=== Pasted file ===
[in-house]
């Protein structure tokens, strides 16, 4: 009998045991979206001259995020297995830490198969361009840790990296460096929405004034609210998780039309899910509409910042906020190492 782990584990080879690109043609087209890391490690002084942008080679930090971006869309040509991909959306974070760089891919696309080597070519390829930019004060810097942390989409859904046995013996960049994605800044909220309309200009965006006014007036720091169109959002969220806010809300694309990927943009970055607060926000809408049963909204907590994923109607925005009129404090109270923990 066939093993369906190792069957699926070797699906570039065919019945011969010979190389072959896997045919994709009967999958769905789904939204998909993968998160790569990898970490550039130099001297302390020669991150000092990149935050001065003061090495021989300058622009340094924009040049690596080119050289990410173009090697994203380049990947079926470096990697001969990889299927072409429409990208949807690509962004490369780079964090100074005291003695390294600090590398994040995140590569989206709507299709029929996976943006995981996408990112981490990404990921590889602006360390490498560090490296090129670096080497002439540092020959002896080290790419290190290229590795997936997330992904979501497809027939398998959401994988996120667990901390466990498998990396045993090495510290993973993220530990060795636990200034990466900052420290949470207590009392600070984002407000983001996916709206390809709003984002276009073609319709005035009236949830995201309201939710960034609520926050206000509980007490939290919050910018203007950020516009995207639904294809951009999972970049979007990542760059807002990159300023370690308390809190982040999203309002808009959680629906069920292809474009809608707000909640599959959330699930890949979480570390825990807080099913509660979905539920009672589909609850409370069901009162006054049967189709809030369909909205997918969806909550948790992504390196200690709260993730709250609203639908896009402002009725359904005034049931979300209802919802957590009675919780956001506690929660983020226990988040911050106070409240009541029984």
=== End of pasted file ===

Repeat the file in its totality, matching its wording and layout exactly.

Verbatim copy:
[in-house]
């Protein structure tokens, strides 16, 4: 009998045991979206001259995020297995830490198969361009840790990296460096929405004034609210998780039309899910509409910042906020190492 782990584990080879690109043609087209890391490690002084942008080679930090971006869309040509991909959306974070760089891919696309080597070519390829930019004060810097942390989409859904046995013996960049994605800044909220309309200009965006006014007036720091169109959002969220806010809300694309990927943009970055607060926000809408049963909204907590994923109607925005009129404090109270923990 066939093993369906190792069957699926070797699906570039065919019945011969010979190389072959896997045919994709009967999958769905789904939204998909993968998160790569990898970490550039130099001297302390020669991150000092990149935050001065003061090495021989300058622009340094924009040049690596080119050289990410173009090697994203380049990947079926470096990697001969990889299927072409429409990208949807690509962004490369780079964090100074005291003695390294600090590398994040995140590569989206709507299709029929996976943006995981996408990112981490990404990921590889602006360390490498560090490296090129670096080497002439540092020959002896080290790419290190290229590795997936997330992904979501497809027939398998959401994988996120667990901390466990498998990396045993090495510290993973993220530990060795636990200034990466900052420290949470207590009392600070984002407000983001996916709206390809709003984002276009073609319709005035009236949830995201309201939710960034609520926050206000509980007490939290919050910018203007950020516009995207639904294809951009999972970049979007990542760059807002990159300023370690308390809190982040999203309002808009959680629906069920292809474009809608707000909640599959959330699930890949979480570390825990807080099913509660979905539920009672589909609850409370069901009162006054049967189709809030369909909205997918969806909550948790992504390196200690709260993730709250609203639908896009402002009725359904005034049931979300209802919802957590009675919780956001506690929660983020226990988040911050106070409240009541029984």